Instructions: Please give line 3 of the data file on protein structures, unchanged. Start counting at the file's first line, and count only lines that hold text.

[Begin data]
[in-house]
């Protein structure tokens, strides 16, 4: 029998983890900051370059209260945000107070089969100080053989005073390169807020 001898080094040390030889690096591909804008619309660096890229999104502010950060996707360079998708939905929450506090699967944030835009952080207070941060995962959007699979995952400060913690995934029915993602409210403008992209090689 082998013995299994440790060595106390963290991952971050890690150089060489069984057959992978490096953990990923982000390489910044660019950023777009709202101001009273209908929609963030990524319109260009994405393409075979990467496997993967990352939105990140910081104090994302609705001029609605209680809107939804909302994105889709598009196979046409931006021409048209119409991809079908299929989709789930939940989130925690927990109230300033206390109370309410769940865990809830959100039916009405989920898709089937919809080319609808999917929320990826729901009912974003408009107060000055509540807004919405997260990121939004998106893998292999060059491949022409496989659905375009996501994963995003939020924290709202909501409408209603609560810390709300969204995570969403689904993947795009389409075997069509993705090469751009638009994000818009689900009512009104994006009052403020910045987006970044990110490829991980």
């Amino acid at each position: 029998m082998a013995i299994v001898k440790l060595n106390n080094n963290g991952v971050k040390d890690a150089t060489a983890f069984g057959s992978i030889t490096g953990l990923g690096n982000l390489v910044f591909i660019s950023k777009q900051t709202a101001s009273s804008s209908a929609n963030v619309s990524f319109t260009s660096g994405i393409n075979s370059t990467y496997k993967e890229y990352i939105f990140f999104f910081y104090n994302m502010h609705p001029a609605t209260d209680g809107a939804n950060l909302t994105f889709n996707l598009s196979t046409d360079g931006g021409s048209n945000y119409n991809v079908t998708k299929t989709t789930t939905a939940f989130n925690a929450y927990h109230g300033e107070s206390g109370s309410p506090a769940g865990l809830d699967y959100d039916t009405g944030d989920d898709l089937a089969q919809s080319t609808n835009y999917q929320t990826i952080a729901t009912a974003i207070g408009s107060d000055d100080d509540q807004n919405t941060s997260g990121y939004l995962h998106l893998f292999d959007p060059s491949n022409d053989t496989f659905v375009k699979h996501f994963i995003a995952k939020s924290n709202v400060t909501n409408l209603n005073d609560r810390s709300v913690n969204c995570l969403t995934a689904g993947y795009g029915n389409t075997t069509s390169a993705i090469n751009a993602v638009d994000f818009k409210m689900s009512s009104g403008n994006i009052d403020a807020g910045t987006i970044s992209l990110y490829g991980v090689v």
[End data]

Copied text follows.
């Amino acid at each position: 029998m082998a013995i299994v001898k440790l060595n106390n080094n963290g991952v971050k040390d890690a150089t060489a983890f069984g057959s992978i030889t490096g953990l990923g690096n982000l390489v910044f591909i660019s950023k777009q900051t709202a101001s009273s804008s209908a929609n963030v619309s990524f319109t260009s660096g994405i393409n075979s370059t990467y496997k993967e890229y990352i939105f990140f999104f910081y104090n994302m502010h609705p001029a609605t209260d209680g809107a939804n950060l909302t994105f889709n996707l598009s196979t046409d360079g931006g021409s048209n945000y119409n991809v079908t998708k299929t989709t789930t939905a939940f989130n925690a929450y927990h109230g300033e107070s206390g109370s309410p506090a769940g865990l809830d699967y959100d039916t009405g944030d989920d898709l089937a089969q919809s080319t609808n835009y999917q929320t990826i952080a729901t009912a974003i207070g408009s107060d000055d100080d509540q807004n919405t941060s997260g990121y939004l995962h998106l893998f292999d959007p060059s491949n022409d053989t496989f659905v375009k699979h996501f994963i995003a995952k939020s924290n709202v400060t909501n409408l209603n005073d609560r810390s709300v913690n969204c995570l969403t995934a689904g993947y795009g029915n389409t075997t069509s390169a993705i090469n751009a993602v638009d994000f818009k409210m689900s009512s009104g403008n994006i009052d403020a807020g910045t987006i970044s992209l990110y490829g991980v090689v």